• Indigenous All Stars celebrate victory. (Getty Images)
Former rugby league player, Owen Craigie, says the NRL’s Indigenous round is an important celebration because Aboriginal players have changed the way rugby league is played and without them the game would be boring.
By
Owen Craigie

10 May 2017 - 12:05 PM  UPDATED 10 May 2017 - 12:05 PM

"Without Indigenous Australians, rugby league would be boring.

The game would be boring.

You almost can’t coach Aboriginal players cos they can do it all. They’ve got skill, they’ve got speed, they’ve got great anticipation of the game.

A prime example of that is young Latrell Mitchell. Someone like Latrell Mitchell, you can’t really coach. All you need to do is say ‘Here you go mate, here’s the football. Go and do your thing.'

You just need to support them and support them mentally off the field. Because the young Aboriginal kids, rugby league gives our people hope of a better life.

Aboriginal people have made a massive difference in the game. I suppose that what the players do away from playing footy, behind the scenes, is massive. And I know a lot of players, when they get free time they go back to communities or their own community and run coaching clinics and go and have a yarn to the community about trying to empower themselves and make changes in their life, to enhance their life.

"The Indigenous round is about celebrating all of these special contributions."

I think it’s important to have an Indigenous round because of all the social impacts that Aboriginal people face on a day-to-day basis.

And all the trouble Aboriginal people have faced over the years, from stolen generation to genocide, to everything. The social impacts are massive.

The beauty about the Indigenous round is recognising there are issues in the Aboriginal communities that need to be faced and through rugby league it’s a great way to highlight that so we can help close the gap.

And in terms of entertainment, there’s none better than Aboriginal players.

Look at some of the current veterans; Greg Inglis and Johnathan Thurston - they’ve changed the game. They’ve changed the way the game’s played.

But the beauty about rugby league is we just don’t know who the next Greg Inglis or Johnathan Thurston is going to be. So it’s exciting; even though we’ve got some superstars now, we’ve still got thousands of kids out there that are unrecognised and could be better.

Some of the highlights of my career include seeing just how far some Aboriginal payers have gone. Take Steve Renouf from the Broncos or Ricky Walford and now look at what they've done with Country Rugby League and the NRL. Also Dean Widders is another star - these players now are giving back to their communities and I think it’s great to see.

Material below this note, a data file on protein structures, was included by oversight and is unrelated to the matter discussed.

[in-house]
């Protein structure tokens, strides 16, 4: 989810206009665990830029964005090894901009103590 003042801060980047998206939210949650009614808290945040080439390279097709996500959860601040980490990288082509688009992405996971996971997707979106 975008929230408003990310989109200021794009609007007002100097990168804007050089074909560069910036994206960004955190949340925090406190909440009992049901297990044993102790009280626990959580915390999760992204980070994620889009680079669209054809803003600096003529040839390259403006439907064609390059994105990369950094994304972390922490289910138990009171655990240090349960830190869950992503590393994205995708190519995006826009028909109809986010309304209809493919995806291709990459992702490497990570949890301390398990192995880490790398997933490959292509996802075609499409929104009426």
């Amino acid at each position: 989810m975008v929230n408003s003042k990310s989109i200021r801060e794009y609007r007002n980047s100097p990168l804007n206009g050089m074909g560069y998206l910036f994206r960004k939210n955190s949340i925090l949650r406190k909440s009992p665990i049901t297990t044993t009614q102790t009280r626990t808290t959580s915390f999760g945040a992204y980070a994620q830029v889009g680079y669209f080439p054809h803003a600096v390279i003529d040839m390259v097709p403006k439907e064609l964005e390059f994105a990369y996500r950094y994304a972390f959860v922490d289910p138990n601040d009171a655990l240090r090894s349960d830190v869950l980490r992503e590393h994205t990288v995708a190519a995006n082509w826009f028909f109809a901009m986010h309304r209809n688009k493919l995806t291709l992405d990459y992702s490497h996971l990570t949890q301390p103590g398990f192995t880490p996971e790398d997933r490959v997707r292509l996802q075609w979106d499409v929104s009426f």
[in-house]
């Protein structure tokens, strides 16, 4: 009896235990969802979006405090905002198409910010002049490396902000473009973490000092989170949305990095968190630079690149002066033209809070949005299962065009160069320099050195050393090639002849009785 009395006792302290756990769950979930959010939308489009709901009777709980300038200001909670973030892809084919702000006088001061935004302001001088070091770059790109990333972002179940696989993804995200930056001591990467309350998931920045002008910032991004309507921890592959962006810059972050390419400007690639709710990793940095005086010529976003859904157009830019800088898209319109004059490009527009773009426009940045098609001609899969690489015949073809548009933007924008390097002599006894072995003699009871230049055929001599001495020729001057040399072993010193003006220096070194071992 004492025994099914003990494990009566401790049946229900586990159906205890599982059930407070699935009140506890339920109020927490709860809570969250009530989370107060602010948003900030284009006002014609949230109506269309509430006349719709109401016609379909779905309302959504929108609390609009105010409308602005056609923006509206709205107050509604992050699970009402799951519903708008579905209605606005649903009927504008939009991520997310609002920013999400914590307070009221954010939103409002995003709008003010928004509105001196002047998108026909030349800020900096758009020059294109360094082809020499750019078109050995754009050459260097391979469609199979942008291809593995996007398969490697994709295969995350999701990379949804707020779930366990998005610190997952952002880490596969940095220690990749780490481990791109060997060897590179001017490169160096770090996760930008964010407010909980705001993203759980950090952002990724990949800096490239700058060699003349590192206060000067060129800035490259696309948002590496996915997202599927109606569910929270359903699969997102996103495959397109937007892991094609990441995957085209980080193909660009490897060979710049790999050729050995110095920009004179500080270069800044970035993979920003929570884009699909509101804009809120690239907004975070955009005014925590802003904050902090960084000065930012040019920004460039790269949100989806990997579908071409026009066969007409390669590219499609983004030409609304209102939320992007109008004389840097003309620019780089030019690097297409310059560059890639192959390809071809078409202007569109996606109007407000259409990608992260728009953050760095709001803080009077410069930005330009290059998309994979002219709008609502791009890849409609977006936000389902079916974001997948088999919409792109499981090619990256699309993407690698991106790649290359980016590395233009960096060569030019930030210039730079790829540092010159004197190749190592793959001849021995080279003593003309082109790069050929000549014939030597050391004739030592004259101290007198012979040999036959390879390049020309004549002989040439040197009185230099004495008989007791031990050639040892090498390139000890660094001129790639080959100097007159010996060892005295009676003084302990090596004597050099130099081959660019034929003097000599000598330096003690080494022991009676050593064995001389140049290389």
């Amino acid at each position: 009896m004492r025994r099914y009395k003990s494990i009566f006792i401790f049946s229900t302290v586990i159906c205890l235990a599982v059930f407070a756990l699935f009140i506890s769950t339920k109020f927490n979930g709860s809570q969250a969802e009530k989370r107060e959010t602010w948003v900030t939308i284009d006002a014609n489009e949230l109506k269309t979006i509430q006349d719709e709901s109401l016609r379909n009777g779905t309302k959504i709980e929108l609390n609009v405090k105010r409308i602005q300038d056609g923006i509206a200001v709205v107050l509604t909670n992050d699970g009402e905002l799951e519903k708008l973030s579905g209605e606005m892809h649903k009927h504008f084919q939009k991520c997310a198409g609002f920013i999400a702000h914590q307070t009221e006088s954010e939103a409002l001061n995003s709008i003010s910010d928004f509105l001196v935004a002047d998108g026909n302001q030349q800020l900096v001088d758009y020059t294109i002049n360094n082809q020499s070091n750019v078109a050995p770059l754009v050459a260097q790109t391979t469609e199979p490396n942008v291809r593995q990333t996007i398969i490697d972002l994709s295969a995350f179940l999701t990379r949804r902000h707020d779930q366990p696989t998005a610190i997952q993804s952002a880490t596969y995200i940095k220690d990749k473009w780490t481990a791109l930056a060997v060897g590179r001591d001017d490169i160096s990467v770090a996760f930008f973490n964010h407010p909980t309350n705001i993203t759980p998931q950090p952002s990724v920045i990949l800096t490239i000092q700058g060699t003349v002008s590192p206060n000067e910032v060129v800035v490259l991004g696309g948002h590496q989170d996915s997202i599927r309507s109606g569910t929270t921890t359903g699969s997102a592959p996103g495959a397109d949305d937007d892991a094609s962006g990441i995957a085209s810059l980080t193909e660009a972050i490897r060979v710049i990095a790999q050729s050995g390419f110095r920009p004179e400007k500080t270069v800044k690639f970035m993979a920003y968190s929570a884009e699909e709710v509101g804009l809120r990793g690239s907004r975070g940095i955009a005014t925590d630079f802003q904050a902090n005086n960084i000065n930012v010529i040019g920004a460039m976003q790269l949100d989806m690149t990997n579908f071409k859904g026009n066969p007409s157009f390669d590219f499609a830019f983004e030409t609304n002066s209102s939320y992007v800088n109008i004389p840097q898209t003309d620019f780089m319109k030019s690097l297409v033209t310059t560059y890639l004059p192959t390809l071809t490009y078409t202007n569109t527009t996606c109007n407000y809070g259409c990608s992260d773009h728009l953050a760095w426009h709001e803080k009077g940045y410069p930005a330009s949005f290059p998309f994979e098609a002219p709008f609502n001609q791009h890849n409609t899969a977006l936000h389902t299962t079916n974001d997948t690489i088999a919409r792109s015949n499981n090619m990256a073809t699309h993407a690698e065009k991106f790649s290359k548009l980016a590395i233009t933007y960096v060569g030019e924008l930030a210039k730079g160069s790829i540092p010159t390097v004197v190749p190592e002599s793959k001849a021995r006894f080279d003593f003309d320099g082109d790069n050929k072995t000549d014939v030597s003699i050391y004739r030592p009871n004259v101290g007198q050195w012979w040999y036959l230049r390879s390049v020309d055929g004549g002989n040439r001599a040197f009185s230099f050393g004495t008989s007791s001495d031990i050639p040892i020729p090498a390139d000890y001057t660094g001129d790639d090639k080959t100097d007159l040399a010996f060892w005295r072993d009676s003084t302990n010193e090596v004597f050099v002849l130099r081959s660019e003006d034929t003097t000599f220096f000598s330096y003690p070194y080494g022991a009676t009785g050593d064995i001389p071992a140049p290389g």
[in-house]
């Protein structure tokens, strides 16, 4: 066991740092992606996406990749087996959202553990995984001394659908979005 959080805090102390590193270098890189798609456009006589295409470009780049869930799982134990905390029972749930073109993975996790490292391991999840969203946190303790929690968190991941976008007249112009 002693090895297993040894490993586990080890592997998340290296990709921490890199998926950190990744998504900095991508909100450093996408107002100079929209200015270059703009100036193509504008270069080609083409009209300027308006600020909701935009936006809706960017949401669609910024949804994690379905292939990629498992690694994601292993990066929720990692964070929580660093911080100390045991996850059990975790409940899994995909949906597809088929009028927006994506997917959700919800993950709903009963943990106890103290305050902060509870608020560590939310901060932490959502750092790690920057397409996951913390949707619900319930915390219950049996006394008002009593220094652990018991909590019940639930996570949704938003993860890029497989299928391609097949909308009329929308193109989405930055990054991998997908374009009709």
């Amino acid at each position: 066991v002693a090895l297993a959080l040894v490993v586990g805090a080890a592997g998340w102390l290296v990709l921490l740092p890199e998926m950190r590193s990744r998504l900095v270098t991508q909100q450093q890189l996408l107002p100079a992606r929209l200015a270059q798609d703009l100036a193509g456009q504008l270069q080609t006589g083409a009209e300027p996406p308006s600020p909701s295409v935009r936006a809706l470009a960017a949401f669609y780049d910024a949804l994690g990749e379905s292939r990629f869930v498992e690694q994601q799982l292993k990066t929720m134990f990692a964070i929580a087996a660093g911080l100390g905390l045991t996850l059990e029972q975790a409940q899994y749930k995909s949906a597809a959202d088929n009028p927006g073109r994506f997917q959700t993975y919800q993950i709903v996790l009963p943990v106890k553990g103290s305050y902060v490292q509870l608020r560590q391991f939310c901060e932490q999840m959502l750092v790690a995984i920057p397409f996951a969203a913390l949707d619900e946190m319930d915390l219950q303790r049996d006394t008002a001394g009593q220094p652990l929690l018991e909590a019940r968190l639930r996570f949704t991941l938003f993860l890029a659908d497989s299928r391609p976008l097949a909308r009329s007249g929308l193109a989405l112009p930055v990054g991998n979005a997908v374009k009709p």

"For the first time, all 16 clubs will be wearing Indigenous jerseys."

The Indigenous round is about celebrating all of these special contributions.

I think the work the NRL is doing to recognise this is going well. It could be better, but at the same time, you’ve gotta look at where the game has come from from now, to 20 years ago, and I think they’ve done a great job.

And for the first time, all 16 clubs will be wearing Indigenous jerseys.

It’s very special and looking at one example, what I like about the Newcastle Knights is that Dane Gagai and Jaelen Feeney – one Aboriginal boy and one Torres Strait Islander boy – they’ve both designed the Newcastle Knights jumper for this week’s game against the Raiders.

It’s been great to see that, with those two guys playing with the club, it gives them ownership and it just goes to show that the club does respect their cultures and values. They show that by showcasing the artwork they’ve done on the jumpers.

I love what the clubs do in the Indigenous round now. In Newcastle they have the Aboriginal dancers, they’ve got an Elder to do Welcome to Country and someone there to do the toss.

I think what the clubs do now gives the Aboriginal community great ownership of that round and especially in Newcastle, you’ve got 22,000 Aboriginal people and representing four or five different nations. It’s a great way to celebrate it.

For the players, there’s a lot more opportunities now and players are recognised a lot more.

But I suppose that the support that’s given to these players coming through now, you have the under-20s rookie camps and you got access to so many different professions out there that can help you. From wanting to apply for a job outside of footy or personal empowerment or psychologists or a counsellor or whatever it may be – the game’s now got all those things in place for people to come through.

So much of it is positive and it’s great if we can keep going in the right direction.

Catch Owen Craigie on Over the Black Dot, Wednesday at 9.30pm on NITV Ch.34.

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